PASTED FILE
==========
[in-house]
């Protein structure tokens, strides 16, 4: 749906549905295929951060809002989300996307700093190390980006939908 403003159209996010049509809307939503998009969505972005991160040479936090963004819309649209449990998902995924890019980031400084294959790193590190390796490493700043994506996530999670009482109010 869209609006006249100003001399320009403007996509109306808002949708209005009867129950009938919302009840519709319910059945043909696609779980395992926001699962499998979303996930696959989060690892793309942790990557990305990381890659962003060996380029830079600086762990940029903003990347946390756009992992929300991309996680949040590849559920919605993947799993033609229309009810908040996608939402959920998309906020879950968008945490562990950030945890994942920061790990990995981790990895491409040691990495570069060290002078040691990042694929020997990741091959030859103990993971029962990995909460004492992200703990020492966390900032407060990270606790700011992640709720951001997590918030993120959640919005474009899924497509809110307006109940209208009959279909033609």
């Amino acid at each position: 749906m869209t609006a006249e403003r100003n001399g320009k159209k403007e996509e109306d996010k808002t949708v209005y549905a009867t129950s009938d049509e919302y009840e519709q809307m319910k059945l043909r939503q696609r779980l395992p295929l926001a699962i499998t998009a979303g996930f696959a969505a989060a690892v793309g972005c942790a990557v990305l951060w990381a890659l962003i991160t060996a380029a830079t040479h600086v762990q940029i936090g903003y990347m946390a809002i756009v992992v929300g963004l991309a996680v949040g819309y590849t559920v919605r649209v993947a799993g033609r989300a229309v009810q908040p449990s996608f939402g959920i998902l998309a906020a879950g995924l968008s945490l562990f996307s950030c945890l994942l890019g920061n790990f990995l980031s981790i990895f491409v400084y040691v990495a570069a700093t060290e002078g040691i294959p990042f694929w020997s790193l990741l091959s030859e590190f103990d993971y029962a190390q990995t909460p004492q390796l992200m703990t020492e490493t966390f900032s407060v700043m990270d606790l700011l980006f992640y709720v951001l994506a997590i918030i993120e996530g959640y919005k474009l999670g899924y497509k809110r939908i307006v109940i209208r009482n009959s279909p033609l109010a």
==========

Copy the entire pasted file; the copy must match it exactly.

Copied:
[in-house]
């Protein structure tokens, strides 16, 4: 749906549905295929951060809002989300996307700093190390980006939908 403003159209996010049509809307939503998009969505972005991160040479936090963004819309649209449990998902995924890019980031400084294959790193590190390796490493700043994506996530999670009482109010 869209609006006249100003001399320009403007996509109306808002949708209005009867129950009938919302009840519709319910059945043909696609779980395992926001699962499998979303996930696959989060690892793309942790990557990305990381890659962003060996380029830079600086762990940029903003990347946390756009992992929300991309996680949040590849559920919605993947799993033609229309009810908040996608939402959920998309906020879950968008945490562990950030945890994942920061790990990995981790990895491409040691990495570069060290002078040691990042694929020997990741091959030859103990993971029962990995909460004492992200703990020492966390900032407060990270606790700011992640709720951001997590918030993120959640919005474009899924497509809110307006109940209208009959279909033609």
């Amino acid at each position: 749906m869209t609006a006249e403003r100003n001399g320009k159209k403007e996509e109306d996010k808002t949708v209005y549905a009867t129950s009938d049509e919302y009840e519709q809307m319910k059945l043909r939503q696609r779980l395992p295929l926001a699962i499998t998009a979303g996930f696959a969505a989060a690892v793309g972005c942790a990557v990305l951060w990381a890659l962003i991160t060996a380029a830079t040479h600086v762990q940029i936090g903003y990347m946390a809002i756009v992992v929300g963004l991309a996680v949040g819309y590849t559920v919605r649209v993947a799993g033609r989300a229309v009810q908040p449990s996608f939402g959920i998902l998309a906020a879950g995924l968008s945490l562990f996307s950030c945890l994942l890019g920061n790990f990995l980031s981790i990895f491409v400084y040691v990495a570069a700093t060290e002078g040691i294959p990042f694929w020997s790193l990741l091959s030859e590190f103990d993971y029962a190390q990995t909460p004492q390796l992200m703990t020492e490493t966390f900032s407060v700043m990270d606790l700011l980006f992640y709720v951001l994506a997590i918030i993120e996530g959640y919005k474009l999670g899924y497509k809110r939908i307006v109940i209208r009482n009959s279909p033609l109010a």